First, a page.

Iran, meanwhile, has concentrated on its missile arsenal overseen by the powerful Revolutionary Guard. Its solid-fuel Sajjil missile has a reported range of more than 1,250 miles (2,000 kilometers) — within range of Israel and all main U.S. bases in the region.
Iran's navy has staged war games in the Gulf and announced major additions to its fleet, including three Iranian-built submarines designed to operate in the Gulf's shallow waters.
It marks the Gulf as a buyer's market for arms, led by the U.S. as the dominant Western military power from Kuwait to Oman. Throughout the Gulf, Washington counts on access to Arab allies' air bases, logistics hubs and the Bahrain headquarters of America's naval powerhouse in the region — the U.S. 5th Fleet.
A report last month by the U.S. General Accountability Office said Washington approved $22 billion worth of military equipment transfers to the six Gulf Arab states between fiscal 2005 and 2009 through a Pentagon-managed program.
More than half was earmarked for Saudi Arabia and the United Arab Emirates, including a $6.5 billion deal in 2009 for the UAE to buy the Patriot missile defense system.
The UAE agreement was the largest single arms approval during the five-year period — but is dwarfed by the proposed Saudi deal.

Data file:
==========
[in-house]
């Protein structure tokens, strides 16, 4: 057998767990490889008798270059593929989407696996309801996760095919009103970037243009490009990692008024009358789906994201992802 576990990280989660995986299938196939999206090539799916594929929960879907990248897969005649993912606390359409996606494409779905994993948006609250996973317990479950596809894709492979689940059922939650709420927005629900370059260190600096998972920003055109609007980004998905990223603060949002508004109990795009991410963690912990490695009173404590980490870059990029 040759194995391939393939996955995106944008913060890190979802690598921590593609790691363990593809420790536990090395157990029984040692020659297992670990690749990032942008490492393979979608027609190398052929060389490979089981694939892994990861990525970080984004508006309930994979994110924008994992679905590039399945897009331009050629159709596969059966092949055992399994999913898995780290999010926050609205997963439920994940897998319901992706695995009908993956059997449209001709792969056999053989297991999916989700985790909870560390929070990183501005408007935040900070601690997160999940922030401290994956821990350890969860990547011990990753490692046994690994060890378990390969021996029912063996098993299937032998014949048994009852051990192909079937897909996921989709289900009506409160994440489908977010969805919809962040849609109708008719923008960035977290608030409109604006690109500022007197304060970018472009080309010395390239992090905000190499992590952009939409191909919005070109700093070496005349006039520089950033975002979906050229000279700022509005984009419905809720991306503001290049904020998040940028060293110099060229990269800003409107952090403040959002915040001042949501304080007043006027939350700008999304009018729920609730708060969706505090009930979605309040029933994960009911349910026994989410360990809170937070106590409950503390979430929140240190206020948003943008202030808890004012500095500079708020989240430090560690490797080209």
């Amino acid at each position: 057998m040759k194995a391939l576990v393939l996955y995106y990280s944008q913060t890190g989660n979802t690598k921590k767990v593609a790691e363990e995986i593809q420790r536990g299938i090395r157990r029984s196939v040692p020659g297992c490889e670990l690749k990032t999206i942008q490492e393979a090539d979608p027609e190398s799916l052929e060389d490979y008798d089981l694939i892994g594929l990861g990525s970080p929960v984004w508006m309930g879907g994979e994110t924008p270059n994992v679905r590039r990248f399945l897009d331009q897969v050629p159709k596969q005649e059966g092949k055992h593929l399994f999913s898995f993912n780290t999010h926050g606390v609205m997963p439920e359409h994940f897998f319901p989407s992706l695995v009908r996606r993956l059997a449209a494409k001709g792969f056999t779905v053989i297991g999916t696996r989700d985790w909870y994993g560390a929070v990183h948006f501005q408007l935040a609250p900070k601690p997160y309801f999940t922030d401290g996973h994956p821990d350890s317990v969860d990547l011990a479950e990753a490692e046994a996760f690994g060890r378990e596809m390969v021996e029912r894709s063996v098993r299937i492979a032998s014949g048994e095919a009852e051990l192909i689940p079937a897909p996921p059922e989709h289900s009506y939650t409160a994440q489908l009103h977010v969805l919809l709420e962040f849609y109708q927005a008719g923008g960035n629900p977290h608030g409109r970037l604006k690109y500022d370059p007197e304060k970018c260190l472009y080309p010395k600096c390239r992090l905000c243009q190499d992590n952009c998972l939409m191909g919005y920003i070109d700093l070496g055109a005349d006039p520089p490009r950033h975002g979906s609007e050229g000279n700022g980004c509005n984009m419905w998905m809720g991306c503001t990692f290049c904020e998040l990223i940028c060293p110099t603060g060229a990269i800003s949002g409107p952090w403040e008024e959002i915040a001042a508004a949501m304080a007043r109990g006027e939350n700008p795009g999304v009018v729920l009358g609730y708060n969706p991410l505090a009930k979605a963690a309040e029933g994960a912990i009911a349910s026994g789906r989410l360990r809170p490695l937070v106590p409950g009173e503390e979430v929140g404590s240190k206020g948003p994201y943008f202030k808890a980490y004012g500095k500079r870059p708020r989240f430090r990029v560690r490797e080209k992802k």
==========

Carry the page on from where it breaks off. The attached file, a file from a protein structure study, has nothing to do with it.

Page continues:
The researcher Wezeman said Iran is clearly the top perceived threat for the Gulf Arabs, but there are background concerns about Iraq's stability and the unrest in neighboring Yemen that includes Shiite Hawthi rebels and Islamic extremists linked to al-Qaida. The Saudi military was drawn into rare fighting in northern Yemen starting late last year, using airstrikes and artillery to battle a Hawthi rebellion that was spilling across the border.
"Of course it's against Iran. Of course it's against Yemen," said Wezeman. "You can read between the lines ... but there are not any official statements about it."
Wezeman's group issued a report this month that estimates the eight nations ringing the Gulf — including rivals Iran and Saudi Arabia — accounted for 10 percent of all conventional weapons imports between 2005-2009.
The appetite was on display earlier this month when envoys from more than 50 U.S. defense and aerospace firms held talks in Abu Dhabi, where they were welcomed by the UAE's minister of foreign trade at an opulent hotel on the shores of the Gulf.
As the American defense budget tightens, the Gulf's deep pockets beckon.
"This is a critical time for our companies abroad as the U.S. defense budget continues to face pressures at home," said a statement from Lawrence Farrell, head of the National Defense Industrial Association based outside Washington.
Jane Kinninmont, a Middle East and Africa specialist at the Economist Intelligence Unit, said concerns over Iran are the primary motivation for the Saudi arms expansion. But she wonders how much the untested Gulf forces rattle Iranian commanders who are almost all veterans of the 1980-88 war with Iraq.
"I would not be surprised if the Iranians are pretty cynical about the armies here," she said during an interview in Dubai. "To put it bluntly, they've fought a war."
Associated Press Writers Mark Lavie and Aron Heller in Jerusalem, and Matthew Lee in Washington contributed to this report.